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Beyond time and space

Julien Segard divides his time between France and India, apparently spent much of the pandemic year, 2020, in solitude in France in a remote cabin he’d built himself

Rita Datta Published 03.07.21, 02:50 AM
A view from nowhere V, 2021. Charcoal on paper.

A view from nowhere V, 2021. Charcoal on paper. Courtesy Julien Segard & Experimenter, Kolkata

Nowhere is as anonymous and ubiquitous as everywhere. Where rational indices become irrelevant as firm, familiar specifics are eclipsed. For Julien Segard, this nowhere resides without borders somewhere between an ineffable, unfathomed darkness, pierced by hurtling stars or maybe galaxies trailing burning gases and incandescent, effulgent meteorite splinters; and tangible, man-made constructions with beams and panels that fold up space into narrow, manageable units. The way Time is sliced into countable segments by the clock and the calendar. In fact, the Time-Space continuum that confounds man-made parameters seems to be central to Segard’s wondering search.

The French artist, who divides his time between France and India, apparently spent much of the pandemic year, 2020, in solitude in France in a remote cabin he’d built himself. This aloneness among the elements in his temporary abode spurred imaginings, untethered to gravity, logic and probability, into his View from Nowhere at Experimenter gallery (Gariahat), which is on view till July 31. Soaring into an unmapped space and returning to material dimensions, he seems to be examining the nowhereness of conundrums that are true everywhere and always — those of scale, identity and matter — to reconcile the immeasurable and the minute; conceive a limitless universe from the perspective of a lone individual anchored to physical and social references; ponder the enigma of life emerging out of nothingness.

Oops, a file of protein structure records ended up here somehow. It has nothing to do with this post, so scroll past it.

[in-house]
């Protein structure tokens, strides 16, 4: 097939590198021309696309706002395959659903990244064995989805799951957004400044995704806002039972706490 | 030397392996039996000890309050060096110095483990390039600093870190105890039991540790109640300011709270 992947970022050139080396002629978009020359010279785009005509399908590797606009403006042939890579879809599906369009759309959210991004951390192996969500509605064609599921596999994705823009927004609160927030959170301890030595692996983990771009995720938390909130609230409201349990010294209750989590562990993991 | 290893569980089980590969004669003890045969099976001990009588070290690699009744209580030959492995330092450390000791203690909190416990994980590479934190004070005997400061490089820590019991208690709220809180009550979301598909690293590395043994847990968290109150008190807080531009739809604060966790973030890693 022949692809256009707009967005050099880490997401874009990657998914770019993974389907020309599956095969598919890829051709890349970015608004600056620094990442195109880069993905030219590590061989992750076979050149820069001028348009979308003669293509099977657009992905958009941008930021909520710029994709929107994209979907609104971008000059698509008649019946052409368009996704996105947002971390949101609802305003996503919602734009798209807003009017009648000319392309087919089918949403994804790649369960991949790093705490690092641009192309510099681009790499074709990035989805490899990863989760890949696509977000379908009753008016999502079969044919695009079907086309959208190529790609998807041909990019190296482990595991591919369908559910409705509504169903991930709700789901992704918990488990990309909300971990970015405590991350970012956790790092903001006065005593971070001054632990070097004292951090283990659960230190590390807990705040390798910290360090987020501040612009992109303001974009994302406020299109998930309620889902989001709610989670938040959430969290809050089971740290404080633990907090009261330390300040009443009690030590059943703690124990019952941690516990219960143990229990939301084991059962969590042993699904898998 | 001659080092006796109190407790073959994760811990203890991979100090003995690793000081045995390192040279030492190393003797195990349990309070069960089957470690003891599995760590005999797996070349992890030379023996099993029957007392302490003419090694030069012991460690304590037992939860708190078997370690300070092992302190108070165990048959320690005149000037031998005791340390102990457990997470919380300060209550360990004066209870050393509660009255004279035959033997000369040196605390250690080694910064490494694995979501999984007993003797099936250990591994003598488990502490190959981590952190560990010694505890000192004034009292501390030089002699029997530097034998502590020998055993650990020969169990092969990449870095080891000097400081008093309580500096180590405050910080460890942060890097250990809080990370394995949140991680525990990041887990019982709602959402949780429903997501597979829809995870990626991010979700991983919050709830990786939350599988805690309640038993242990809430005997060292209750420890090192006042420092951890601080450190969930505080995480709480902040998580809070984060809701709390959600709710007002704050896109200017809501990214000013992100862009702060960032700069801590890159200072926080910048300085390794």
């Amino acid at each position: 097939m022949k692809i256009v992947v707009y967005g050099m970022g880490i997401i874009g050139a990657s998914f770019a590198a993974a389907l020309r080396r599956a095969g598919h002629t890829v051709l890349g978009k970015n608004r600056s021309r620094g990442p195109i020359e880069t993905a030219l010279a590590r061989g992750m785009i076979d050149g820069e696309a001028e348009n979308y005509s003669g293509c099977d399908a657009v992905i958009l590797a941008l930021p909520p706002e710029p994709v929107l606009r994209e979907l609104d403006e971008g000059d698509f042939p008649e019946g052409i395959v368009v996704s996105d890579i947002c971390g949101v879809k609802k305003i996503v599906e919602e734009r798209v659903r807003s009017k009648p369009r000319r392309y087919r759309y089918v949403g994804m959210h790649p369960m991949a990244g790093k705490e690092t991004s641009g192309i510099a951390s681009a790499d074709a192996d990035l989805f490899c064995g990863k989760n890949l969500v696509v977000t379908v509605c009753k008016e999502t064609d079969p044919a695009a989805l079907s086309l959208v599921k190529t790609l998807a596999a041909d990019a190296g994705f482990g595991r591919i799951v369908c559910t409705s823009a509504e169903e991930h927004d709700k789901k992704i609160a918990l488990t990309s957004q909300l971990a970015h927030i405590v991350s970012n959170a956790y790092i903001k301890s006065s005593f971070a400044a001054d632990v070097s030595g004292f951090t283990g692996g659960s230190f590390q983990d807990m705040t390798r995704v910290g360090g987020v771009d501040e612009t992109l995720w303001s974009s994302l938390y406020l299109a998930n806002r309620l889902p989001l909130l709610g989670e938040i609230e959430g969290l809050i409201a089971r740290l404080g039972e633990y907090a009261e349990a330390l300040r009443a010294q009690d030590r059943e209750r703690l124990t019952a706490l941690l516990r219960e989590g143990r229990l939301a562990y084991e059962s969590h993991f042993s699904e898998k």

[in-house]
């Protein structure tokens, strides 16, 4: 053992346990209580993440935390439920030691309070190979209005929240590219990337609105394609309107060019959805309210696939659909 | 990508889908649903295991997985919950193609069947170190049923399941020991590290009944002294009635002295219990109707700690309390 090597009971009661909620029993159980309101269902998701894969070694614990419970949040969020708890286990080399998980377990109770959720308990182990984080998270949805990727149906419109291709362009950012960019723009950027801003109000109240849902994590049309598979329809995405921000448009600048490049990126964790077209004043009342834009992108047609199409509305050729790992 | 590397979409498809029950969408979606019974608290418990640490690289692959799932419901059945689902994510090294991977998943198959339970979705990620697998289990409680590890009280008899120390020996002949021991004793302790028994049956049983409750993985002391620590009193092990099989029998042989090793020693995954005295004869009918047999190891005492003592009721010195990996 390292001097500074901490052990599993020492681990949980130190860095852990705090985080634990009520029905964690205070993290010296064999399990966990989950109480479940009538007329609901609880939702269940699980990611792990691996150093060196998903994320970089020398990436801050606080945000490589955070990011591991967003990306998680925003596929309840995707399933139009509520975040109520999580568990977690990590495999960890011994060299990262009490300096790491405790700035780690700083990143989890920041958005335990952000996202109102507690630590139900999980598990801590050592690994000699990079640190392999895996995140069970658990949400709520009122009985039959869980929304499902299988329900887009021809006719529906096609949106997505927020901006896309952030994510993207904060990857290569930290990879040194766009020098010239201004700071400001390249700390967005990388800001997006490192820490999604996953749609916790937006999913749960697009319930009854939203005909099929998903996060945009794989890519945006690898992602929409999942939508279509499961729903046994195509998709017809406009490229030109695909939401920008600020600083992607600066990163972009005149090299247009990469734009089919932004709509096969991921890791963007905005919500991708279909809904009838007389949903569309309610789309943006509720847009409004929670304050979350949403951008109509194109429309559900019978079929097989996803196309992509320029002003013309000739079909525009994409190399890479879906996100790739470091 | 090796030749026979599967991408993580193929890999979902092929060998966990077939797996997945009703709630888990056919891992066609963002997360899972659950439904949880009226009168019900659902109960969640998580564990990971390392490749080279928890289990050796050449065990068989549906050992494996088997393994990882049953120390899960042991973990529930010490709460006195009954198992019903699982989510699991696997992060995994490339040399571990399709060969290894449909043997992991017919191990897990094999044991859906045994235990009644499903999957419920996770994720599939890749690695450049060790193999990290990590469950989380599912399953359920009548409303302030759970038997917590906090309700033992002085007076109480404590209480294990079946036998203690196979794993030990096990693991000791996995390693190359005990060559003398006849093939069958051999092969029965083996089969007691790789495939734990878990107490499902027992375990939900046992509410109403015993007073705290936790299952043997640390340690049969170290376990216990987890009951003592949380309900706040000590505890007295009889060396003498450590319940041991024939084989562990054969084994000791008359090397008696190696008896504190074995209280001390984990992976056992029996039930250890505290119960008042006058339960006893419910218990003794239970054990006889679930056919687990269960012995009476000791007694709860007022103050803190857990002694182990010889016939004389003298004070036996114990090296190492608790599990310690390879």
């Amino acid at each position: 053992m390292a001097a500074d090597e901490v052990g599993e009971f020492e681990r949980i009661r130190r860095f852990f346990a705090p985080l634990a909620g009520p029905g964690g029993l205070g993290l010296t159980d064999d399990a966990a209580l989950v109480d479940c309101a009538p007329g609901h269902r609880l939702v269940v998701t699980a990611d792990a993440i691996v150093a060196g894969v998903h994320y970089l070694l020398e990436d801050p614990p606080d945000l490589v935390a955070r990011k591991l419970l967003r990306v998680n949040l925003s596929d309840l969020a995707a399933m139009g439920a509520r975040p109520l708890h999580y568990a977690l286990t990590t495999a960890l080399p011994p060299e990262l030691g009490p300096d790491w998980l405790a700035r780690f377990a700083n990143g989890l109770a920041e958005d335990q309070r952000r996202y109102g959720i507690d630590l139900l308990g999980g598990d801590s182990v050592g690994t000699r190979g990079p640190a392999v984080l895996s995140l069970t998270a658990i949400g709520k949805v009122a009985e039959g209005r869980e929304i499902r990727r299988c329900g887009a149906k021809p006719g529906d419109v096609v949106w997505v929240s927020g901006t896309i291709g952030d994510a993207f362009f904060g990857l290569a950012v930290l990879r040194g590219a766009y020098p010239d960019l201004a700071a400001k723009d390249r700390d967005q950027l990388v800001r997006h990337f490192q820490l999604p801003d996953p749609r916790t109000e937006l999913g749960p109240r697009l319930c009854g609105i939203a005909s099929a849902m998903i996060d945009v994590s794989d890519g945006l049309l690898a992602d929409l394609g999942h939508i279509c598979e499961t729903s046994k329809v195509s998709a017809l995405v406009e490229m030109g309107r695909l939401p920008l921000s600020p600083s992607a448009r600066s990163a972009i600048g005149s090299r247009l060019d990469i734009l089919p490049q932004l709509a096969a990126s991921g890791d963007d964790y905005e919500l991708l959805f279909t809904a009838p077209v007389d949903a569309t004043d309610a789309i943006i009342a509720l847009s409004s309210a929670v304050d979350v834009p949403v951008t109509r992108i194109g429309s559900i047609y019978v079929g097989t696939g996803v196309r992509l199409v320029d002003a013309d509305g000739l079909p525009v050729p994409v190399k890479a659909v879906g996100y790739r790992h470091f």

Such philosophical reflections aren’t exceptional: the thinking mind, ruminating on the reality of akashbhora surjo-tara... tahari majhkhaane ami peyechhi mor sthhaan as part of cosmic play and yet apart, is what led to the Rig Vedic Hymn of Creation. What’s interesting is Segard’s splendid simplicity of artifice and the subtlety of his artistry. For his eponymously titled series of what can be called space drawings, he choses paper of imposing sizes — 59” x 59”, say, or 60” x 158” — and covers it with charcoal. It’s the very blackness of charcoal that becomes a correlative of infinity, of vast distances and depths.

It’s a blackness of gradations: so dense at the extremities as to look like oil; so artfully inflected in the middle as to evoke a sensation of a dramatic cosmos where matter — solid, tactile, heavy — drifts in void for all eternity (drawing III) and a perpetual tandava is on (drawings lV and V). The white of the paper base, breaking through the black in teased interludes, glows bright, and seems to erupt into sparks and rays of blazing heat that cool down at the peripheries, dispersing in space; or, as in drawing V (picture), hint at great speed: white flames radiating gaseous particles spiralling as they plunge across the sheet.

And then there’s the measurable: the stunning 118” x 183” cabin interior in Silent Spring, recreated as a single-point tunnel perspective by assembling separate pieces like in a jigsaw puzzle. Charcoal and chalk on found paper tinted beige suggest wooden panels and sturdy beams with veins. They run along the walls of the cabin leaving narrow slits between them on one side. In Dustlight the paper is paler and the black a little more assertive, as though day, melting into a milky afternoon, has percolated into the cabin, filling it imperceptibly with diffused light. The receding perspective in the cabin drawings transcends material confines and becomes a telescope into space. Could that be Segard’s captivating strategy of resolving contraries?

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